Poacher turns gamekeeper: SNP appoints ex-tabloid editor as comms chief

Murray Foote, former editor of Scottish tabloid The Daily Record, has been appointed by the Scottish National Party as its head of communications and research at Holyrood.

Former newspaper editor Murray Foote has been appointed by the SNP as its head of comms and research at Holyrood
Former newspaper editor Murray Foote has been appointed by the SNP as its head of comms and research at Holyrood

During his tenure as editor of the tabloid Foote, who took up his new role this week, ran the controversial front page ‘The Vow’, in which Labour, Conservative and Liberal Democrat leaders pledged greater powers for Scotland if voters in the 2014 referendum rejected independence for the country.



Alex Salmond, former First Minister, claimed the front page was a “decisive” factor in Scotland voting to remain part of the United Kingdom.

Foote later said of the decision to run that lead: “I had a job to do. My job was to represent the views of the readership of the Daily Record. That was what I did to the best of my ability, regardless of my political persuasion.”

Track record

Foote spent more than 30 years working as a newspaper journalist and editor. He worked for papers in Dundee and Aberdeen, and at the Glasgow Evening Times before joining the Daily Record in 1991. He was made editor of the paper in 2014.

Foote went on to become group editor at Media Scotland, and was editor-in-chief of the Daily Record and the Sunday Mail before stepping down in March 2018.

Change of heart

Months later, he came out as being in support of Scottish independence.

Writing in the Times in June 2018, he cited Brexit and the government’s “blatant contempt” for devolution among the reasons for his decision.

“I can no longer stand by while a cabal of the privileged deprive our sons and daughters the right to live in 27 European countries because they don't like Johnnie Foreigner encroaching their elite club," he said. 

Controversial appointment

Foote's appointment as the SNP's head of comms and research has divided opinion among the party's supporters. Some have expressed their opposition to the move, being suspicious of Foote’s motives, while others claim he is the best person for the job.



Foote's younger predecessor, Fergus Mutch, stepped down last month after four years in the job.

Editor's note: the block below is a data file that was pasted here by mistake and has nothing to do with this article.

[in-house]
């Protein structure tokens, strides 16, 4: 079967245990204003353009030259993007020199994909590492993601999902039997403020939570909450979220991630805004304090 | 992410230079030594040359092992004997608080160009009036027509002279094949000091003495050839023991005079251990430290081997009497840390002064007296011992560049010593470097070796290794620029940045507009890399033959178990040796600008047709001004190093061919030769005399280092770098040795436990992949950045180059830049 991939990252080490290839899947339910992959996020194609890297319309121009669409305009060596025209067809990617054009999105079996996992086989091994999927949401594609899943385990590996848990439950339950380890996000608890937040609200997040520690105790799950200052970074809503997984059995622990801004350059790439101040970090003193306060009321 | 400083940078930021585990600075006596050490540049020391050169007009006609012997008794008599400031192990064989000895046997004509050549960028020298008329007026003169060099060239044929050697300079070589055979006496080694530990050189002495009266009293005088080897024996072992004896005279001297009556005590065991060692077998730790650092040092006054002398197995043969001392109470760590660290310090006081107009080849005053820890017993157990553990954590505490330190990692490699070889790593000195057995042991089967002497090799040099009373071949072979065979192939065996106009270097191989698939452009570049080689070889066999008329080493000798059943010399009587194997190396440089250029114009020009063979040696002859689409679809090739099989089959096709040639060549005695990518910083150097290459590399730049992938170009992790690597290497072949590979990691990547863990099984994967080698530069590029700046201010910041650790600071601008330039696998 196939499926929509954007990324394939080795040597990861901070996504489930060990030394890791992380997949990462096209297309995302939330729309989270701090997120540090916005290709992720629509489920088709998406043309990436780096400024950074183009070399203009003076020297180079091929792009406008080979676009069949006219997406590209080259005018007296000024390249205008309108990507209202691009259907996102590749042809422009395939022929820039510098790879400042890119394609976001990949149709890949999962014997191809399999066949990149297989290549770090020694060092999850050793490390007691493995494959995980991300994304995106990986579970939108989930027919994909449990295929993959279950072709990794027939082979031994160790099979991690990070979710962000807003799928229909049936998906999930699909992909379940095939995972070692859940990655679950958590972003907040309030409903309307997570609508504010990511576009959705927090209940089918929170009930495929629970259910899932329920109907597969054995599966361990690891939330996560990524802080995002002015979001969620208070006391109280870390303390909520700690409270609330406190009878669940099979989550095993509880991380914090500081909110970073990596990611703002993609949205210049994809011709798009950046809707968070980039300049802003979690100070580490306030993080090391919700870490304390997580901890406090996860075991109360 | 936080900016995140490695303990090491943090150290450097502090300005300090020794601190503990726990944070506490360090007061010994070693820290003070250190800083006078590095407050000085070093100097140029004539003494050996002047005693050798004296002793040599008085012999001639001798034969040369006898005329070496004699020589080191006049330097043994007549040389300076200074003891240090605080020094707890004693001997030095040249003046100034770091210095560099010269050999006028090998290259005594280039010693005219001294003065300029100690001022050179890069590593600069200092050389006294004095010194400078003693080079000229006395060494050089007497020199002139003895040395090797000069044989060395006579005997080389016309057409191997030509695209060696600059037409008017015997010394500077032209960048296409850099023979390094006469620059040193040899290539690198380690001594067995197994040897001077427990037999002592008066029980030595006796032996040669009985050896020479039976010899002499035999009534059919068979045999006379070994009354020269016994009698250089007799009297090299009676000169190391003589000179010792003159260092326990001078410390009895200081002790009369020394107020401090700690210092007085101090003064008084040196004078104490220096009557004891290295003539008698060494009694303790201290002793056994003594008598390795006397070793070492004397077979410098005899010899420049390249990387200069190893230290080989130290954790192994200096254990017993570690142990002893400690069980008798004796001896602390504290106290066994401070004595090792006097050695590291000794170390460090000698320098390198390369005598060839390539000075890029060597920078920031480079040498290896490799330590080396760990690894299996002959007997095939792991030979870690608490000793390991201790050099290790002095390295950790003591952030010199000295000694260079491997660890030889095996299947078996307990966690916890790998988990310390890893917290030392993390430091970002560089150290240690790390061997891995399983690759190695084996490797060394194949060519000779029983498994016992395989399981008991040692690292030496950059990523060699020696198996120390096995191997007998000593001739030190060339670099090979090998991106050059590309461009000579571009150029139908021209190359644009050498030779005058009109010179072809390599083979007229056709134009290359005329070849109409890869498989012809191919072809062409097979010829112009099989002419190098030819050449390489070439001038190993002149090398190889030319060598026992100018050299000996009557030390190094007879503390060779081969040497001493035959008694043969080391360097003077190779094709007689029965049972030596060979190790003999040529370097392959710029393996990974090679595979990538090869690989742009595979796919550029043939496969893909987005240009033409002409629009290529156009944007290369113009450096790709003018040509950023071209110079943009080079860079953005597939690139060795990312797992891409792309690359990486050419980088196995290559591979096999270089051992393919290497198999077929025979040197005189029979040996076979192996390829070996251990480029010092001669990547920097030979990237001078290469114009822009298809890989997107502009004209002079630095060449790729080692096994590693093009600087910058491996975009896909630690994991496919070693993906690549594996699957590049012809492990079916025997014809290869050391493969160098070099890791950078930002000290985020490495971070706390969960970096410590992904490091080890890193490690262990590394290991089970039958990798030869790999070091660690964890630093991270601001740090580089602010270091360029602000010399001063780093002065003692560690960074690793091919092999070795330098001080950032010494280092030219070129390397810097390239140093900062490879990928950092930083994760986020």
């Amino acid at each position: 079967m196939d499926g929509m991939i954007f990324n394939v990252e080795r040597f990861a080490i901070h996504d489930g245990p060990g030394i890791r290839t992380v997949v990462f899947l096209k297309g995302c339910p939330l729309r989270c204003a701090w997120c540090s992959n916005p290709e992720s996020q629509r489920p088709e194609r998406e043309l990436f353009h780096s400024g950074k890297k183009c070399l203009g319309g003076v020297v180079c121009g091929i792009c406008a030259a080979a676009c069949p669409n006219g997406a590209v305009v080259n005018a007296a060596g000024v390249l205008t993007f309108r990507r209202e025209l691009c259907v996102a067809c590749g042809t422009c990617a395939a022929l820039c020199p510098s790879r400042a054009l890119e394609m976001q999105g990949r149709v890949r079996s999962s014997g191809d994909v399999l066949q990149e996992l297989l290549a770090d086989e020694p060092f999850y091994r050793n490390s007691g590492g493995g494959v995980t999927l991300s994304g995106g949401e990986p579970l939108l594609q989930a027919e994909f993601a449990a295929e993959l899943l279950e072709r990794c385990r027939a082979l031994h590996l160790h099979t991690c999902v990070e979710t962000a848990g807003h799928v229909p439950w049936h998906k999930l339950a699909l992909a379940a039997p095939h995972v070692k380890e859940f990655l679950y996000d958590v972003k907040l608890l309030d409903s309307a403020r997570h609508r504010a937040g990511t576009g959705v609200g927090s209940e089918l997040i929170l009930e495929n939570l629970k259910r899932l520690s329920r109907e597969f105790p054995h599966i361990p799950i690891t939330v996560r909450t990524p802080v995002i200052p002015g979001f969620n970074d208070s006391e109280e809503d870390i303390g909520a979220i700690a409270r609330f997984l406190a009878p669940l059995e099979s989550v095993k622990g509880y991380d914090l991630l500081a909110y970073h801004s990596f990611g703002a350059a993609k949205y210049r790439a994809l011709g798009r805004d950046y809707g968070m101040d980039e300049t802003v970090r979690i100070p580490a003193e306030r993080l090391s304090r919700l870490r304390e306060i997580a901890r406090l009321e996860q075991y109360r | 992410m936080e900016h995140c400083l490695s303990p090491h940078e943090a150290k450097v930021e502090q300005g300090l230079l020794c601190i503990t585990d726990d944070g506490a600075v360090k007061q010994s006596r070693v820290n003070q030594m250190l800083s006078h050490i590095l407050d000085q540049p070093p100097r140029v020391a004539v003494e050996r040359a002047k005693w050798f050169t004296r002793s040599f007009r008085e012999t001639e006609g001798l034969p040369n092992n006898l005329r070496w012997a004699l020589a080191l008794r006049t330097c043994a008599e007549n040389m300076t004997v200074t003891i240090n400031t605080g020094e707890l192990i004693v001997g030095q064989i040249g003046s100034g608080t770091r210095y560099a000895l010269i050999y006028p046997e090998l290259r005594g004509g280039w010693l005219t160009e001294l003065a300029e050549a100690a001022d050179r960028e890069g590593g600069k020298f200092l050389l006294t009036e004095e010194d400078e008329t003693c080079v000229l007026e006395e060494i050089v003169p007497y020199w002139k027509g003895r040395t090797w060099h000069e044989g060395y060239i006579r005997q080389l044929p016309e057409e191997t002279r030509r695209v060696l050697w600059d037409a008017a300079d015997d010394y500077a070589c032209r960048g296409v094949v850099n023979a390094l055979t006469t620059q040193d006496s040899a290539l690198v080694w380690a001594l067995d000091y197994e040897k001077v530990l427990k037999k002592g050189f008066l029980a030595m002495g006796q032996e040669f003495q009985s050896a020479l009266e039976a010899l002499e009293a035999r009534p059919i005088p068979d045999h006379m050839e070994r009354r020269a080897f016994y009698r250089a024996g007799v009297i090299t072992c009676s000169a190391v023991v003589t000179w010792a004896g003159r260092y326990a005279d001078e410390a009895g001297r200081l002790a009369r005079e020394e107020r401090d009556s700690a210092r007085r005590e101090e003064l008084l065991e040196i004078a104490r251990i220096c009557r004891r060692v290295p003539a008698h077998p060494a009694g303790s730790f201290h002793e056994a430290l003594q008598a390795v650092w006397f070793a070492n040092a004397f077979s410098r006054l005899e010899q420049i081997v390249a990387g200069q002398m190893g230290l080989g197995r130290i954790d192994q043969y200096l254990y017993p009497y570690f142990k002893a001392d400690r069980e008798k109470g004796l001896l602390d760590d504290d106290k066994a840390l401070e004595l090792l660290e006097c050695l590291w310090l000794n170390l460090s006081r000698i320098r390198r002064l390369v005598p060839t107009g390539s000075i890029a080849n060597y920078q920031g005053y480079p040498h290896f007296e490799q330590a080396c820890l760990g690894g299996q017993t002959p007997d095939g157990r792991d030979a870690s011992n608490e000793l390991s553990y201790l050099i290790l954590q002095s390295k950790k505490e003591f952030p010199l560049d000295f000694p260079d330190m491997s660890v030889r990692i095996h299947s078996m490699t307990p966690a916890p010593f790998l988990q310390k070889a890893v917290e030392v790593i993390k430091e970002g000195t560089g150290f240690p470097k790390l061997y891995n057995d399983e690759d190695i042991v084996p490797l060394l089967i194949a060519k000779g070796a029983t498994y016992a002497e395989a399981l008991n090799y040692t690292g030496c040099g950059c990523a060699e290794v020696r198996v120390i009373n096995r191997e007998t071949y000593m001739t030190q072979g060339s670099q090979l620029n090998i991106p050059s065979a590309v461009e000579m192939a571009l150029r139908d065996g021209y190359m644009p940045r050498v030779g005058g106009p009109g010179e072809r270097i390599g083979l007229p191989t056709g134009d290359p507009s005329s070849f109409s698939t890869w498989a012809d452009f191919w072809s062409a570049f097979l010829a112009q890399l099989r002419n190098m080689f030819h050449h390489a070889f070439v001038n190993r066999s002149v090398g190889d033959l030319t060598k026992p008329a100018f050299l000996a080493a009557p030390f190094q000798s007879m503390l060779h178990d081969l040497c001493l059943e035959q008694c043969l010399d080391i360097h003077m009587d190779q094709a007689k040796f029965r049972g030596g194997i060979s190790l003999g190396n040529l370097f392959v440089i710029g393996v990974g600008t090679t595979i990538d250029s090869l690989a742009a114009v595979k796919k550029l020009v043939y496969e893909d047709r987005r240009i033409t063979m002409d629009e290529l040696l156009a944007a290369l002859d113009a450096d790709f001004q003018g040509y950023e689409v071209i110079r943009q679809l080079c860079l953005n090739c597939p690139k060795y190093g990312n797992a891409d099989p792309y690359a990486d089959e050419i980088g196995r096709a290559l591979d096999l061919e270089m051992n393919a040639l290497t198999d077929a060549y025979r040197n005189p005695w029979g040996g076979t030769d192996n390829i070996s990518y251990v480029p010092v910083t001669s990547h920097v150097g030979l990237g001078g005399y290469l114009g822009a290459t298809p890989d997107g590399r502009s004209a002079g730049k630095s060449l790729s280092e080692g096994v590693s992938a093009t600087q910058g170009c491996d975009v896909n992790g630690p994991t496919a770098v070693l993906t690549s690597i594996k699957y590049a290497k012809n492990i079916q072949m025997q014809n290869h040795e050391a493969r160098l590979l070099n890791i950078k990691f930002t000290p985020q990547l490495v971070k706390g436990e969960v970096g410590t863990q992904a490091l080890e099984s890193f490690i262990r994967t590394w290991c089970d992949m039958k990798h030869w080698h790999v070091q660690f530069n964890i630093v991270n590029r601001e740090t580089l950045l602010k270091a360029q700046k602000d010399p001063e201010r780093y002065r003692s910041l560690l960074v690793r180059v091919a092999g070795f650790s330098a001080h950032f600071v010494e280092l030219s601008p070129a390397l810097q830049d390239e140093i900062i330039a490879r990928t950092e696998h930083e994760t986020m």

The former editor quipped about the age difference between the two men when asked on social media to write a headline about his new job. 

The 53-year-old’s suggestion was: “I’m Fergus Mutch older.”

Foote now heads a 10-strong comms team and reports to Bruce Crawford, group convener of the SNP.

His arrival as the SNP's comms chief comes as the Scottish Conservatives' director of comms and strategy, Eddie Barnes, has announced that he is leaving his role.

Barnes, a former political editor of the Scotsman, is credited with heping his party become the second biggest at Holyrood after the last Scottish elections.

Challenges

Foote follows a well-worn path from senior journalism roles to high-level political comms, but he has begun his job at a challenging stage for the SNP's reputation.

The party is still reeling from the resignation of Cabinet minister Derek MacKay last week amid revelations that the former finance secretary had inundated a 16-year-old boy with hundreds of messages on social media.

Foote will also face the comms challenges presented by next month’s trial of former SNP leader Alex Salmond on a series of sexual and indecent assault charges, as well as the continuing debate over a new independence referendum. 



Foote has described himself as “a highly-skilled and creative leader with success in managing people, complex processes and tight budgets in a fiercely competitive and time-sensitive media environment.”

On his LinkedIn profile, he adds: “I like to be accessible to colleagues and stakeholders to foster a strong sense of purpose, build trust and encourage better outcomes through collaboration.”



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